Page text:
The pregnant woman and family lose house after the New Plymouth tornado roof sucks away


Daisy Symes says they could only watch how a tornado was torn on the roof of her New Plymouth house on Monday night.

A now homeless woman protected her pregnant stomach as she covered her cousin when a tornado tore the roof of her house.

Daisy Symes and the six-year-old lay together on the lounge floor of her new home in Plymouth on Monday evening when the violent whirlwind hit the city, causing minor damage to around 20 homes and 11 of damage.

"We saw the roof rise through the manhole in our living room," she said.

Pregnant Daisy Symes and finance Nathan Woods became homeless after the tornado.


Pregnant Daisy Symes and finance Nathan Woods became homeless after the tornado.

"We could see the sky and things were flying over us.

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"I just snapped it under me … I just tried to keep it safe."

The damaged house after the tornado.


The damaged house after the tornado.

Just a few moments earlier, the 22-year-old was in her Belt Rd home kitchen when she noticed that the weather was "really dramatic".

"I was going to take out my phone and make videos.

"Then I saw a wooden plank fly over our house and I knew that was not a good sign."

Within a minute the roaring wind continued, slammed windows, lifted the roof and tore the front door out of the hinges.

Symes left the damage behind, and Nathan Woods and her sister became homeless after the house, estimated to be at least 150 years old, was considered untouchable by an insurance assessor and civil defense, said Symes.

Although the insurance will cover the repairs to the house, the trio have no home insurance and have lost some household items.

But it is the damage to the sentimental significance of the house that caused Symes the greatest loss.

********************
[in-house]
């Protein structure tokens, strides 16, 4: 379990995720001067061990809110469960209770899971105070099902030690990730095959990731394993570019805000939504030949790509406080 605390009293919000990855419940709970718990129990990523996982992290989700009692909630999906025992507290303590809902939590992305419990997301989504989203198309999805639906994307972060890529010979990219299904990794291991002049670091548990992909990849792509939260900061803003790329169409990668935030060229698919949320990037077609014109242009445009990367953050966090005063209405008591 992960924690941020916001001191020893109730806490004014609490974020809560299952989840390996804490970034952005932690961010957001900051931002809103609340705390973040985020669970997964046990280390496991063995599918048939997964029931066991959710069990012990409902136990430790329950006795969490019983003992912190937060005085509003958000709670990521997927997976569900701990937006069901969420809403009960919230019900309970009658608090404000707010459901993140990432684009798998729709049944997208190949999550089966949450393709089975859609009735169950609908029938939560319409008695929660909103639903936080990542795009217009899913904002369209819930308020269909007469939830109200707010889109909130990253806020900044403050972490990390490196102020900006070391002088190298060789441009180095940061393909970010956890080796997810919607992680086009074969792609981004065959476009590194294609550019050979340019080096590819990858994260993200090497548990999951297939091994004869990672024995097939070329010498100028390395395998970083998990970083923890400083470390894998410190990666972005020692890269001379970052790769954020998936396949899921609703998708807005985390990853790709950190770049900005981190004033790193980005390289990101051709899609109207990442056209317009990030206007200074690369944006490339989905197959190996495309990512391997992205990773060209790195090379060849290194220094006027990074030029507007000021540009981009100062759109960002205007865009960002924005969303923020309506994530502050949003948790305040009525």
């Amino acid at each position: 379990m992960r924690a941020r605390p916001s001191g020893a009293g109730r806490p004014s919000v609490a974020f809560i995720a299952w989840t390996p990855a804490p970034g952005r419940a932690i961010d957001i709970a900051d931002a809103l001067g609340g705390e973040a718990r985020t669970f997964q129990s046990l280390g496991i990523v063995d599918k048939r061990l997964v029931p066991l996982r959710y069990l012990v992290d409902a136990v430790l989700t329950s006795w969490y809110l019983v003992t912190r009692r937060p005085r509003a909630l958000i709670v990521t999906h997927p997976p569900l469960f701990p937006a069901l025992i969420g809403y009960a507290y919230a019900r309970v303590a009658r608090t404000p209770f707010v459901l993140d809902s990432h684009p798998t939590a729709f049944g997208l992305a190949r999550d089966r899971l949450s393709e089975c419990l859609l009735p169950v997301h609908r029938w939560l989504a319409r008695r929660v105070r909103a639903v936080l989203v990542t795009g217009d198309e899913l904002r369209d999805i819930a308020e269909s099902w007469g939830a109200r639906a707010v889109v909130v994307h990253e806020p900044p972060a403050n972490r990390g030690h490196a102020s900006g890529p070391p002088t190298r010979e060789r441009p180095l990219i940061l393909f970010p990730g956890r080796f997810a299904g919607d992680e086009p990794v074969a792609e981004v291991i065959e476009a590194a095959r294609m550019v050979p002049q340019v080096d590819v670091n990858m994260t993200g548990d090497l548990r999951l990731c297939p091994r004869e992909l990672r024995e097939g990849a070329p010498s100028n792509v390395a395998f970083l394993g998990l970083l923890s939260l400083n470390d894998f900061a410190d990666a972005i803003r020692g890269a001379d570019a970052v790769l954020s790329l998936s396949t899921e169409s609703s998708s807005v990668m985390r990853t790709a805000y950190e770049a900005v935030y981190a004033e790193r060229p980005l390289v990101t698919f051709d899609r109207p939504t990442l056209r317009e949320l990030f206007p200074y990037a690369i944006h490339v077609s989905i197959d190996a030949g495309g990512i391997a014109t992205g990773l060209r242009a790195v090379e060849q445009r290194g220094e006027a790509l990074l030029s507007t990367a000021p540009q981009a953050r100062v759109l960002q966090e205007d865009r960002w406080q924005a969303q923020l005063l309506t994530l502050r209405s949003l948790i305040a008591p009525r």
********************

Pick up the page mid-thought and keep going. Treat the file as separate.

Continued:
About eight years ago, her mother bought the property and the house became her project.

But she died of cancer almost three years ago.

Symes said that living in the house had the feeling that she had to keep up with her mother because it showed off her character.

"She changed the front part of the house and bought an old antique window … it got ripped out.

"It was rather sad to see that a lot of her work went up in the wind."

Two days after the tornado, Symes still struggled with her emotions and the uncertainty of her near future.

After 21 weeks of being pregnant, she and Woods were preparing for the birth of their first child, but now they feel financially burdened and go to make couches between friends.

They have been told that repairs to their homes take up to five months, so now they are saving for the deposit of a rented house so that they can prepare themselves for the approaching arrival of their child.

"I feel pretty emotionally empty," Symes said.

"We are literally homeless."

A Givealittle page has been created to help the couple.

– Stuff

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